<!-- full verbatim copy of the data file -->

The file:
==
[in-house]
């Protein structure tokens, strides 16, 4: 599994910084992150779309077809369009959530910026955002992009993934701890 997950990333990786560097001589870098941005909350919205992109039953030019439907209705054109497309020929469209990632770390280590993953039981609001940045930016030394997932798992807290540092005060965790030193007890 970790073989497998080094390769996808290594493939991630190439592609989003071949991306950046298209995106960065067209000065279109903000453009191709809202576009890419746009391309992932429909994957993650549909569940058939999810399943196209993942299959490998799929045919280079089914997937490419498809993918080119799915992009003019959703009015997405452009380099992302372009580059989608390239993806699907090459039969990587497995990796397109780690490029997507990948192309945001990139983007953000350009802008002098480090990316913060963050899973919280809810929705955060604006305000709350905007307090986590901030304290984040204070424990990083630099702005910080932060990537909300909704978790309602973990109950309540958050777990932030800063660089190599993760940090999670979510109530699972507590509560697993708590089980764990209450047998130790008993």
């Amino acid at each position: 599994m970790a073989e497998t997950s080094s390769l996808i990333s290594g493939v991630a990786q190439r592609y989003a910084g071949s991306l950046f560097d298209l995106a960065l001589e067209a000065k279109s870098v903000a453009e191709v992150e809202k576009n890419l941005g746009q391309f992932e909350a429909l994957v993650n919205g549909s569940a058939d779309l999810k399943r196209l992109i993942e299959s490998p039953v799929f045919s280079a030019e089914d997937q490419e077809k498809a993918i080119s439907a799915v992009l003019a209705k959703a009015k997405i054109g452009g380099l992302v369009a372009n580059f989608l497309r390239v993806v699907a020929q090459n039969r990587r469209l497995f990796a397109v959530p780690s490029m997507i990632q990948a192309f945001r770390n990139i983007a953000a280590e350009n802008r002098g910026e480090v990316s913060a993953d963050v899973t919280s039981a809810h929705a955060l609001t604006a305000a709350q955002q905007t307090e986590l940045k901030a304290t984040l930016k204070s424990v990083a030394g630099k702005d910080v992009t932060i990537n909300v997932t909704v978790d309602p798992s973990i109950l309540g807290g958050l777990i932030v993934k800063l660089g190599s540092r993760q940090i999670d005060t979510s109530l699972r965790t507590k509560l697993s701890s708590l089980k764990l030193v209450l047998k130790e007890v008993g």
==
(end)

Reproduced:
[in-house]
């Protein structure tokens, strides 16, 4: 599994910084992150779309077809369009959530910026955002992009993934701890 997950990333990786560097001589870098941005909350919205992109039953030019439907209705054109497309020929469209990632770390280590993953039981609001940045930016030394997932798992807290540092005060965790030193007890 970790073989497998080094390769996808290594493939991630190439592609989003071949991306950046298209995106960065067209000065279109903000453009191709809202576009890419746009391309992932429909994957993650549909569940058939999810399943196209993942299959490998799929045919280079089914997937490419498809993918080119799915992009003019959703009015997405452009380099992302372009580059989608390239993806699907090459039969990587497995990796397109780690490029997507990948192309945001990139983007953000350009802008002098480090990316913060963050899973919280809810929705955060604006305000709350905007307090986590901030304290984040204070424990990083630099702005910080932060990537909300909704978790309602973990109950309540958050777990932030800063660089190599993760940090999670979510109530699972507590509560697993708590089980764990209450047998130790008993």
């Amino acid at each position: 599994m970790a073989e497998t997950s080094s390769l996808i990333s290594g493939v991630a990786q190439r592609y989003a910084g071949s991306l950046f560097d298209l995106a960065l001589e067209a000065k279109s870098v903000a453009e191709v992150e809202k576009n890419l941005g746009q391309f992932e909350a429909l994957v993650n919205g549909s569940a058939d779309l999810k399943r196209l992109i993942e299959s490998p039953v799929f045919s280079a030019e089914d997937q490419e077809k498809a993918i080119s439907a799915v992009l003019a209705k959703a009015k997405i054109g452009g380099l992302v369009a372009n580059f989608l497309r390239v993806v699907a020929q090459n039969r990587r469209l497995f990796a397109v959530p780690s490029m997507i990632q990948a192309f945001r770390n990139i983007a953000a280590e350009n802008r002098g910026e480090v990316s913060a993953d963050v899973t919280s039981a809810h929705a955060l609001t604006a305000a709350q955002q905007t307090e986590l940045k901030a304290t984040l930016k204070s424990v990083a030394g630099k702005d910080v992009t932060i990537n909300v997932t909704v978790d309602p798992s973990i109950l309540g807290g958050l777990i932030v993934k800063l660089g190599s540092r993760q940090i999670d005060t979510s109530l699972r965790t507590k509560l697993s701890s708590l089980k764990l030193v209450l047998k130790e007890v008993g």